The day that followed seemed like a week, says Escarra, who didn’t make it home until her own family was sound asleep. Airline executives conferred with Congress and the President. “One thing I’m really proud of is the position our chief executive officer (Leo Mullin) took. He really did step up and make some decisions that were in the best interest of the airline business. And he took on that leadership role in reasoning with Congress to grant the airlines a significant amount of money in the short term, which helped us keep operating. Had that not happened, clearly two or three airlines in the first three days would have gone out of business. That would not have been good for our customers or the industry.”
The Economic Affect
One year later, there are still signs of fallout. “More than 120,000 jobs were taken out of the travel and tourism industry over the first quarter, and 50% of those came out of the airline business,” she says. “Traffic is looking a bit better, yield and revenue are not looking considerably better though, and things still are not recovering as we anticipated based on the past.”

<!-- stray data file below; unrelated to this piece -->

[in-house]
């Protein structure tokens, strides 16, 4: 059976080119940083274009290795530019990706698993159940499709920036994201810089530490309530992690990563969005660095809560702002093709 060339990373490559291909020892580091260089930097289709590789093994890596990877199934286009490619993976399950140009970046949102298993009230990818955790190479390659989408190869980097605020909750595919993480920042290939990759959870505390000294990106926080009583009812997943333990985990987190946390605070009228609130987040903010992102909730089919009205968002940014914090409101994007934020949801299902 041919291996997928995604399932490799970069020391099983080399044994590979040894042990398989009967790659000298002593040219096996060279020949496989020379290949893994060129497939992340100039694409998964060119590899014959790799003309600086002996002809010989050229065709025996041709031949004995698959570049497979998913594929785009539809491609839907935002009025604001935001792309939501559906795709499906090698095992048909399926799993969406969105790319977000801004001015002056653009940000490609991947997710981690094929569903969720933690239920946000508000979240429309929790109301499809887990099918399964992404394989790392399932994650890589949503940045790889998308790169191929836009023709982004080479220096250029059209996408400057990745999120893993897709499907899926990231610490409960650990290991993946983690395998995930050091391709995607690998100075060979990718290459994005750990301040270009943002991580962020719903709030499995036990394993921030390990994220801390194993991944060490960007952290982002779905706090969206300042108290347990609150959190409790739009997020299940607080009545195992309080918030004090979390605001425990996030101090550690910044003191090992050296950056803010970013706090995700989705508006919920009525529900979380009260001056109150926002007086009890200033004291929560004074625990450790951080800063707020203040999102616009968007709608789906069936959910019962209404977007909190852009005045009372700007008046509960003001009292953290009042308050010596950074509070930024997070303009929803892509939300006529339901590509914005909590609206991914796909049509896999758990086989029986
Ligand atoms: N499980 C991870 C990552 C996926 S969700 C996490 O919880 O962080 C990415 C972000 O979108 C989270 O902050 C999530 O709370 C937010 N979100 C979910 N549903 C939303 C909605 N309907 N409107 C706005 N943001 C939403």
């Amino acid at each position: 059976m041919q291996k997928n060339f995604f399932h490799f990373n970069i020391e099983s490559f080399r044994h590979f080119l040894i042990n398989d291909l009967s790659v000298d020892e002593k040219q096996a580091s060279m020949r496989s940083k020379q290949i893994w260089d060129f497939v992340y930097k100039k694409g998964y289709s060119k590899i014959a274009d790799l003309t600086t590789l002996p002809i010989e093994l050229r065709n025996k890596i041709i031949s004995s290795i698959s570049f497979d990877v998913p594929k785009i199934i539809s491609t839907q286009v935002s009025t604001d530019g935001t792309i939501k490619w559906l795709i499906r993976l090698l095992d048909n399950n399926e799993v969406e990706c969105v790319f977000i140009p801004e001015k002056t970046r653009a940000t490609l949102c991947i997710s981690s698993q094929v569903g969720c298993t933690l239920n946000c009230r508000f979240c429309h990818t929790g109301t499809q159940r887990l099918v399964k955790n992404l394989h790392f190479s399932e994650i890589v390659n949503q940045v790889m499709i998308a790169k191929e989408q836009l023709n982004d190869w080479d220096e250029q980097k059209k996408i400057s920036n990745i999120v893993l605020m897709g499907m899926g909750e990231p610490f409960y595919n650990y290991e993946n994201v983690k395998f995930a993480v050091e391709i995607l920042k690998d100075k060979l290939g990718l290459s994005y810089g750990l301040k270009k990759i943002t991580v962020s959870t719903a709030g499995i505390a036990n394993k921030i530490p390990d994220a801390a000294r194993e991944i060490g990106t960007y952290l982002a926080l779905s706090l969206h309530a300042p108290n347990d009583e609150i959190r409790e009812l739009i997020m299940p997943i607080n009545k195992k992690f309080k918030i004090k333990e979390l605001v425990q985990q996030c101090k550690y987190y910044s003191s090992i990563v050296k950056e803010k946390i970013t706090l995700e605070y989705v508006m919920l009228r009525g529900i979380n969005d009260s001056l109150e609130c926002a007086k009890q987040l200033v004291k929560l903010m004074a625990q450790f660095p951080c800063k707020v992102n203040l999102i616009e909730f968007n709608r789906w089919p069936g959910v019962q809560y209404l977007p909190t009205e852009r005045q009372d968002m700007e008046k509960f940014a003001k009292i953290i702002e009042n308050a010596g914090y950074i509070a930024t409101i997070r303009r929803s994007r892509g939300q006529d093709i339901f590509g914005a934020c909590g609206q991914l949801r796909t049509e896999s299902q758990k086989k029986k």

The main culprit is the economy, which sank even further after the attacks. “We were making a bit of a rebound the first part of the year,” says Escarra. “The first six months Delta hit the revenue forecast plan that we had set out to achieve for 2002. But then we began to see all the issues with corporate indiscretions, misrepresentation of balance sheets, and so forth…we saw a lack of confidence in people’s spending. It caused another stutter in the overall economy.” Despite this, Escarra is optimistic. “We expect the industry and the economy to recover by the middle of next year.”
According to Escarra, the airline industry has never made huge profits. In 2000, Delta’s overall profitability was more than $800 million. But in 2001, “as an industry we lost almost $8 billion, and we are projected as an industry this year to lose another $5 billion. Fares are at the lowest mark that they’ve been in 15 years,” explains Escarra. “Clearly, at least in the short term, there is no pricing power in any segment of the airline industry. This is an industry in turmoil.”